Lebanon's main economic indicators displayed low levels of activity in the first months of 2013, reflecting the economic impact of the civil war across the border in Syria.
The number of people arriving in Lebanon who identified the purpose of their trip as tourism (which indirectly supports around 20% of the economy) fell sharply in January to 81,060, down by 15.4% on the same month of 2012. This followed a 17.5% fall in 2012 as a whole, to 1.37m visitors, a figure well below the 2.17m in 2010 when the political scene was calmer. A survey of the Middle East hotel sector by an international management consultancy found that the average occupancy rate at hotels in Beirut was 49% in January 2013, down from 60% in the same month of 2012. The figure was the second lowest among the 16 regional markets that the survey covers.
Figures for use of Beirut's airport showed growth, with 867,940 people passing through in the first two months of 2013, up by 7.2% on the same period last year. However, rather than indicating increased overall activity, this reflected the shift of traffic in and out of Lebanon's road network, which passes into Syria. Since the start of the Syrian civil war, few visitors have been prepared to use the roads through Syria, which had been a normal route for many Arab visitors into Lebanon.
The construction sector, which is closely linked to tourism, because much of it involves the building of holiday homes for Gulf tourists, continued to witness a sharp decline. Figures for the area of construction approved, an indicator of medium- and long-term confidence in the sector, fell sharply in January to 748,000 sq metres, down by a steep 20.8% year on year. The number of real estate transactions also fell, to 8,547 in the first two months, down by 18.9% on the same period of 2012.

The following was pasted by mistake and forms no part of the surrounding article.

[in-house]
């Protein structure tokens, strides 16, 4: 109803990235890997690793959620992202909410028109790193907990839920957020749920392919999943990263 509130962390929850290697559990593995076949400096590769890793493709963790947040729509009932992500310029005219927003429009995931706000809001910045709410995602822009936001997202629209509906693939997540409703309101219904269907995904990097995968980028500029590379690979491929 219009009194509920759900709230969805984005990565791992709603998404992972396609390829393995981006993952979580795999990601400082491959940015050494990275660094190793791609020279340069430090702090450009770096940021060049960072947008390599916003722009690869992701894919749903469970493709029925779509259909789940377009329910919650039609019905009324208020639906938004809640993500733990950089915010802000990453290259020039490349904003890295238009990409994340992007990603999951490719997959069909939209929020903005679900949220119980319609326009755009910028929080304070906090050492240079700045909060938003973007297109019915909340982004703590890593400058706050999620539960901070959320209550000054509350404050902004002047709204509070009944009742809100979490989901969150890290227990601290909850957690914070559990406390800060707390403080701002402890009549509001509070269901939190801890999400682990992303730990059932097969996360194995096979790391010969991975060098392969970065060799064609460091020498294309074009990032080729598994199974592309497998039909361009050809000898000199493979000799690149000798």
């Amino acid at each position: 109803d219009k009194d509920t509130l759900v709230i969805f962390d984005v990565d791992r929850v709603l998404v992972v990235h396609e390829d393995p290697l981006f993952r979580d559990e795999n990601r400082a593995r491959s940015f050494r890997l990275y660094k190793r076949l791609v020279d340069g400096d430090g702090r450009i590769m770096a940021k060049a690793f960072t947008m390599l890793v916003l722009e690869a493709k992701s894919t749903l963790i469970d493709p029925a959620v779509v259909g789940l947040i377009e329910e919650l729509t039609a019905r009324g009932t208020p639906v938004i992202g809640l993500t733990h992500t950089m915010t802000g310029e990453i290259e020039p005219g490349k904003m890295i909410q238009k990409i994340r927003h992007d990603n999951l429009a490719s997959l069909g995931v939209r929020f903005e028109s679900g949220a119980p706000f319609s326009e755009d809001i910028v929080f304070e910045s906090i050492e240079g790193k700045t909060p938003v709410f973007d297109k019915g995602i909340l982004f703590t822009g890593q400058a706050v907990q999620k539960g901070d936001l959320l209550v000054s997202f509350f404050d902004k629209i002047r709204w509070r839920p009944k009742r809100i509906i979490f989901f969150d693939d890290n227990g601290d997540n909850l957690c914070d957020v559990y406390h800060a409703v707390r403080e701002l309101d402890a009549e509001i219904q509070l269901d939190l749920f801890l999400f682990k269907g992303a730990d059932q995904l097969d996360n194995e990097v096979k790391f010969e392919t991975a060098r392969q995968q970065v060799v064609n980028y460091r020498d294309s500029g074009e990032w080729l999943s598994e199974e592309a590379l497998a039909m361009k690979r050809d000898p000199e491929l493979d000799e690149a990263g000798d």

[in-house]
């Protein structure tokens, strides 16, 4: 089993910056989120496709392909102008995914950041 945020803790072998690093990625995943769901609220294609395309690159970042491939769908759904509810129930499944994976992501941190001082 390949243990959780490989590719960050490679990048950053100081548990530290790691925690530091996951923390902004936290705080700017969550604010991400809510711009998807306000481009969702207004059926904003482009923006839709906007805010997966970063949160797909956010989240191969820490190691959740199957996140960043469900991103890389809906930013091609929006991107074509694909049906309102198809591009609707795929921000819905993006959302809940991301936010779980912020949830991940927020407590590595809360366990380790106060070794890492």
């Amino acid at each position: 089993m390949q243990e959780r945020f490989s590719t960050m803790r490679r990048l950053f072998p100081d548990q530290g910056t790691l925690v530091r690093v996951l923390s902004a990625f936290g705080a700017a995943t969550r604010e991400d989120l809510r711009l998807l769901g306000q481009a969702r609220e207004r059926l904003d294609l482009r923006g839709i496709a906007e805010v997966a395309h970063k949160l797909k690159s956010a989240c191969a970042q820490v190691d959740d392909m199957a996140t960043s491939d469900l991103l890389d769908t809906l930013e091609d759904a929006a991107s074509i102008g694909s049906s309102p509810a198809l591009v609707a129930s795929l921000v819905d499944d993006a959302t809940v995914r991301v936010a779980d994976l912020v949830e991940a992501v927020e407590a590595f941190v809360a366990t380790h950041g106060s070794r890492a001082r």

Despite the uncertainty affecting the real economy, Lebanon's financial services industry (which normally accounts for around over one-quarter of GDP) continues to attract inflows of capital, which will help to support services growth overall. Non-resident deposits were up by 11.5% year on year in January, while credit to the private sector continued to record positive growth of around 10% in the same month. Credit to the local economy will be supported by some monetary stimulus introduced by Banque du Liban (the central bank), earlier this year.
Impact on the forecast
These weak figures support our forecast of another year of poor real GDP growth, averaging 1.8% in 2013 (down from 1.7% in 2012).